Imagine that a company with enough funding and brain power sends armies of spacecraft to observe thousands of asteroids and then mine them. Planetary Resources, Inc, unveiled its plans in April to mine near-earth asteroids (NEAs) for raw materials, ranging from water to precious metals. The resource-rich asteroids will soon be accessible by cost-effective exploration technologies developed by the company.
Bringing the solar system into humanity’s sphere of influence
Two years ago, Planetary Resources became the brainchild of Peter H. Diamandis, engineer, physician, and entrepreneur, educated at M.I.T and Harvard Medical School. The Greek American formed a company to establish a “new paradigm for resource discovery and utilization that will bring the solar system into humanity’s sphere of influence.” He partnered with Eric C. Anderson, aerospace engineer, educated at University of Virginia, to develop robotic space missions. Anderson, who is fond of space adventures such as suborbital spaceflights and flights to circumnavigate the moon, assembled a team of like-minded visionaries, industry pioneers, and rocket scientists to work on technical principles. They launched space telescopes in orbit to seek out asteroids and developed the first line in its family of deep-space prospecting spacecraft, the Arkyd-100 Series.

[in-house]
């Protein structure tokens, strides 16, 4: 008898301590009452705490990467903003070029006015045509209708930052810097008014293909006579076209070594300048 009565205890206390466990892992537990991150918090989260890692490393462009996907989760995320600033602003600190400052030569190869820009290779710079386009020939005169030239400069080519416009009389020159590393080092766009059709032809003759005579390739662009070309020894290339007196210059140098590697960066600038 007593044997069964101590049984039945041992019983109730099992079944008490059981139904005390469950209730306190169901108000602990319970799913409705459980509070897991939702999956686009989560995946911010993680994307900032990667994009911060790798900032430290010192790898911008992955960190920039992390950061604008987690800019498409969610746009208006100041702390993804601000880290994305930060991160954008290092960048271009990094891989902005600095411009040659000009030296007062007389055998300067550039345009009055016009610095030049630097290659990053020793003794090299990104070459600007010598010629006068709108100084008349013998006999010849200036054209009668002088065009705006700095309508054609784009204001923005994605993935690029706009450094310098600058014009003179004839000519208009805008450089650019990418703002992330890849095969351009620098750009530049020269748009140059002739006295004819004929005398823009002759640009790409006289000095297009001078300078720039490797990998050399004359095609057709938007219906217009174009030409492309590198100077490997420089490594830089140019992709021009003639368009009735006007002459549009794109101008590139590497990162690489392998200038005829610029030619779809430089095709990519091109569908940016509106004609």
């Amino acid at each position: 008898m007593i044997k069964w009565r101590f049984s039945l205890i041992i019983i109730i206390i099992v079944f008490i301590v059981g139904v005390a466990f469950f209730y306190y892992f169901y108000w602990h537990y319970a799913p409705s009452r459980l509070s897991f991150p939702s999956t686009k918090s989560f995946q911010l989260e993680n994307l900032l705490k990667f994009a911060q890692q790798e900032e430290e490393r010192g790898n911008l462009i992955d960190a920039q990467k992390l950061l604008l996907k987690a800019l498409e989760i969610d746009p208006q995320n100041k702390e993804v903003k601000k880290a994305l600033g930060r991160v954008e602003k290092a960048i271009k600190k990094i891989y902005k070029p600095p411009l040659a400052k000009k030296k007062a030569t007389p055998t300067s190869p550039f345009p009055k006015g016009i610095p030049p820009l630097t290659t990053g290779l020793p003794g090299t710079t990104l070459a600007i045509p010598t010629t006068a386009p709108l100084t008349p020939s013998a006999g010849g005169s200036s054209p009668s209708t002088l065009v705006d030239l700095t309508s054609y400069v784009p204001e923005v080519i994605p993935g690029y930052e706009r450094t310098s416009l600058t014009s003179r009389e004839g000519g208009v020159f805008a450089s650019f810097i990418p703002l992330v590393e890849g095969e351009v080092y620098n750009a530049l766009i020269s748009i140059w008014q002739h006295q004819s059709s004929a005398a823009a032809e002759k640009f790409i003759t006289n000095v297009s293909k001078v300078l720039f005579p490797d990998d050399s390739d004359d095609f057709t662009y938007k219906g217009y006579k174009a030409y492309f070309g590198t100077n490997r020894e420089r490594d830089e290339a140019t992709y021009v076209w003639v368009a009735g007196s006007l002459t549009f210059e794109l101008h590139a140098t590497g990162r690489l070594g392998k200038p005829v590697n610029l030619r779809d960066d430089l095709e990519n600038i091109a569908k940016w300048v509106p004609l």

Exploring near-earth asteroids
At a cost of $1 million, each spacecraft brings commercial innovation to space exploration by studying and visiting near-earth asteroids in rapid succession. Chris Lewicki, president and chief engineer, said “Our mission is not only to expand the world’s resource base, but we want to increase people’s access to, and understanding of, our planet and solar system by developing capable and cost-efficient systems.” Increasing scientific knowledge of asteroids will make possible economic development worth billions of dollars.
Finding sources of scarce minerals
Each 500-meter platinum-rich asteroid contains the equivalent of all the platinum group metals that have been mind throughout history. Diamandis said: “Many of the scarce metals and minerals on Earth are in near-infinite quantities in space. As access to these materials increases, not only will the cost of everything from microelectronics to energy storage be reduced, but new applications for these abundant elements will result in important and novel applications.” “In addition, water-rich-asteroids can provide space-sourced fuel and water to orbiting depots,”added Anderson. “Accessing a water-rich asteroid will greatly enable the large-scale exploration of the solar system, and make space travel more economical, he pointed out.
Expanding mankind’s resource base
The start-up secured funding from a cadre of leaders committed to expanding the world’s resource base. Google founder Eric E. Schmidt said: “The pursuit of resources drove the discovery of America and opened the West. The same drivers still hold true for opening the space frontier. Expanding the resource base for mankind is important for our future.” He and co-founder Larry Page have invested millions in the project.
Planetary Resources is a stepping stone for a revolutionary movement in space exploration. With the spacecraft up and running in the next five years, tourism and recreation will develop the off- planet economy as scientific knowledge enhances man’s prosperity.